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The Tax Prophet Newsletter   Issue # 31 February, 2005


In This Issue:
Eligible Taxpayers

New U.S. Production
Activities Deduction


To stimulate investment in the U.S. economy, Congress enacted Internal Revenue Code Sec. 199, providing tax relief to manufacturers investing in U.S.- based facilities, companies in the film and music businesses, software and building construction companies, and engineering and architectural firms.

Sec. 199 contains a new deduction of 3% for tax years 2005 and 2006 (rising to 6% in 2007 - 2009 and 9% thereafter) for taxpayers willing to run the gauntlet of complex rules, special definitions, limitations and accounting procedures issued by IRS.

Eligible Taxpayers

Modified gross receipts generated by the following business activities qualify for the deduction, provided the activities occur in whole or in significant part within the U.S.:

    (i) Tangible personal property and computer software manufactured, produced, grown or extracted;

    (ii) Film production - motion picture film, video tape or television programming with at least 50% of the paid for services performed in the U.S.;

    (iii) Construction activities - building or substantial renovations of residential and commercial buildings and infrastructure;

    (iv) Electricity, natural gas or potable water production; and

    (v) Engineering and architectural services.


The deduction has a ceiling equal to 50% of W-2 compensation, which means a business must have at least one W-2 employee on its payroll. If this threshold is met, then the deduction percentage (currently 3%)is multiplied by the lesser of: (i) modified gross income from the Sec. 199 activity or (ii) taxable income.

Eligible taxpayers include C corporations, sole proprietors, estates and trusts, partnerships, S corporations and LLCs.

Note: With respect to small businesses, these rules benefit primarily the construction and entertainment industries, software developers and agriculture (including the wine industry).

Financial, legal, medical, accounting and consulting services and professionals (except for engineering and architecture) generally cannot benefit from Sec. 199.


Assume taxpayer operates an architecture firm as a sole proprietor and has one employee earning $50,000 a year (the ceiling is 50% x $50,000 = $25,000). The company generates $600,000 in domestic architectural fees and taxpayer has a taxable income of $300,000.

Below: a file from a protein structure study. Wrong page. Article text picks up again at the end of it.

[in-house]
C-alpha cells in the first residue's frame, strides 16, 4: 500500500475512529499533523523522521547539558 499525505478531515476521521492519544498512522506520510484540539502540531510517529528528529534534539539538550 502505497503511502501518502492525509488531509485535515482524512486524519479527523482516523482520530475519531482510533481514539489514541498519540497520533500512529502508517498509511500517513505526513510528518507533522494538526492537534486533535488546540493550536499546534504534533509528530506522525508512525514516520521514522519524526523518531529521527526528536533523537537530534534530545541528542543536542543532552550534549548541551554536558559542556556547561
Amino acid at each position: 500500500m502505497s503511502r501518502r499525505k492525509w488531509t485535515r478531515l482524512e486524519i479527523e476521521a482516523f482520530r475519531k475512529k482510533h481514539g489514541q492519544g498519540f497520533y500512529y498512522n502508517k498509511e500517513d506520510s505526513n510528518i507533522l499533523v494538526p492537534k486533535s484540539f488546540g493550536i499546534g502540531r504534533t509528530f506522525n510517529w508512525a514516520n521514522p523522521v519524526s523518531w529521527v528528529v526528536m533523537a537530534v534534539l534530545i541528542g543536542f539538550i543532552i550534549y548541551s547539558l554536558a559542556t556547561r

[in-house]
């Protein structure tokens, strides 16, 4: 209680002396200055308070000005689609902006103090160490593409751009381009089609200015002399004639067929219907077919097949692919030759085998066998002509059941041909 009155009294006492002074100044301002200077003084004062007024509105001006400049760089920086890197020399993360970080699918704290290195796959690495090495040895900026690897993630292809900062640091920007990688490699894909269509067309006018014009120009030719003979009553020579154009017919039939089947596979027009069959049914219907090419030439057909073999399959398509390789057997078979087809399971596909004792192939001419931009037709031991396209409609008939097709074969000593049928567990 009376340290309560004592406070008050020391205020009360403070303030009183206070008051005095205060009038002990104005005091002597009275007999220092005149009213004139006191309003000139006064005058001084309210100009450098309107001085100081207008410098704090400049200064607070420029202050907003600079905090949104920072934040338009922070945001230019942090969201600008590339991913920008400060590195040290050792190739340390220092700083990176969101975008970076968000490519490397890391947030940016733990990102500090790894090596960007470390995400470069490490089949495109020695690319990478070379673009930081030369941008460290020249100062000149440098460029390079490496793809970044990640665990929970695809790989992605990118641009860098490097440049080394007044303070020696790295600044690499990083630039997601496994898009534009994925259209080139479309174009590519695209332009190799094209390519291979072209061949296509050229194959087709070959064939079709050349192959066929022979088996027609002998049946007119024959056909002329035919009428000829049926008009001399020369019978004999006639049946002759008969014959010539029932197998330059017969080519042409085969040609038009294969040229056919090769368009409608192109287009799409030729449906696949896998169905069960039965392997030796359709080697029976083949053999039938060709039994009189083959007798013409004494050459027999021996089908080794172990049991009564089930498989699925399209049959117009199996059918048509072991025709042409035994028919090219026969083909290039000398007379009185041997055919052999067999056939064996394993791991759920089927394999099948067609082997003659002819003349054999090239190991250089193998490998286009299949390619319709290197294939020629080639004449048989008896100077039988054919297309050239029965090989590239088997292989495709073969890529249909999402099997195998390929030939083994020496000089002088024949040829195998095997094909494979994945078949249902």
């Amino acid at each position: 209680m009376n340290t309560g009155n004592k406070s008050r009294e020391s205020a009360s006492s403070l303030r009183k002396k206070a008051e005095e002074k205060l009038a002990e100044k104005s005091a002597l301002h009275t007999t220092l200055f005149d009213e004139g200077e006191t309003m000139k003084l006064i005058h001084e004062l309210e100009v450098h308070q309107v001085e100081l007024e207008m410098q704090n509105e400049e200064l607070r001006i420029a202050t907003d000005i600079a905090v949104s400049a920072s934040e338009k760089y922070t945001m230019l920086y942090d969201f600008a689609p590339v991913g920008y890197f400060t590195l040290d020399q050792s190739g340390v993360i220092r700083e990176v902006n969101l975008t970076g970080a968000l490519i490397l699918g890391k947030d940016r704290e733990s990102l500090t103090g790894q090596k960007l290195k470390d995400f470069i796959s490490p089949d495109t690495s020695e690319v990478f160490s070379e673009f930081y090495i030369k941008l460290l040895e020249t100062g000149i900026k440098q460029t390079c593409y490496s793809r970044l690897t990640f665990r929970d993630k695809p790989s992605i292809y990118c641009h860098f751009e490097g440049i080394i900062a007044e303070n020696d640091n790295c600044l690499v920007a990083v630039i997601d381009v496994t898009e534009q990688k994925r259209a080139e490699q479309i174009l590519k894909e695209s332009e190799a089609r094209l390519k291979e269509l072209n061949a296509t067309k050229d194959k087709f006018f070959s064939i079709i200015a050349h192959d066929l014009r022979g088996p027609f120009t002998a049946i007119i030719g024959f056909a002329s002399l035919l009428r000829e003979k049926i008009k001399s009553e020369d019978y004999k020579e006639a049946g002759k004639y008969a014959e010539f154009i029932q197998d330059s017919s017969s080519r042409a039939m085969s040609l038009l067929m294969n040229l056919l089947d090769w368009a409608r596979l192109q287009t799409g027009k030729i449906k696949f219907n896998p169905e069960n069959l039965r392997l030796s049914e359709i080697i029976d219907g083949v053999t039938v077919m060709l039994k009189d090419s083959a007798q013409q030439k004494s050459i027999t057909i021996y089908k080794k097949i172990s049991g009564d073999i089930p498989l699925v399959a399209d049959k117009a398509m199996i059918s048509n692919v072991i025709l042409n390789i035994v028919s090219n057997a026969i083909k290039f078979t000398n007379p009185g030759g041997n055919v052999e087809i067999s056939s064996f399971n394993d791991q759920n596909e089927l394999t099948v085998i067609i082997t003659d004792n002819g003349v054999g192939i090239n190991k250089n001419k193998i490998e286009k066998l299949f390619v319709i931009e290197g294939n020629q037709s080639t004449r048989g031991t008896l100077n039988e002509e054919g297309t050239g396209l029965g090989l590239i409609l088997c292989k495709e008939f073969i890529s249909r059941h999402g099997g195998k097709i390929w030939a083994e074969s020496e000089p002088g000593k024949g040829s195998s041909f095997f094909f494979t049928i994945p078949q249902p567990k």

Because taxable income is lower than the architectural fees, the Sec. 199 deduction is multiplied against taxable income. Here is a rough calculation of the Sec. 199 deduction:

Tax Years---------------- Sec. 199 deduction

2005 - 2006: ------------- $9,000 - 3% x $300,000

2007 - 2009: ------------ $18,000 - 6% x $300,000

2010 and beyond:------- $25,000 [the W-2 limitation is lower than 9% x $300,000 = $27,000]


Although the compliance costs to meet the requirements of Sec. 199 may outweigh the deduction in the initial year, the deduction grows from 3% to 6% in 2007-2009, and tops out at 9% in 2010 and thereafter.

Those companies qualifying for the deduction should carefully consider using this new and potentially significant tax break.

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All contents copyright © 2006 Robert L. Sommers, attorney-at-law. All rights reserved. This newsletter provides information of a general nature for educational purposes only and is not intended to be legal or tax advice. This information has not been updated to reflect subsequent changes in the law, if any. Your particular facts and circumstances, and changes in the law, must be considered when applying U.S. tax law. You should always consult with a competent tax professional licensed in your state with respect to your particular situation. The Tax Prophet® is a registered trademark of Robert L. Sommers.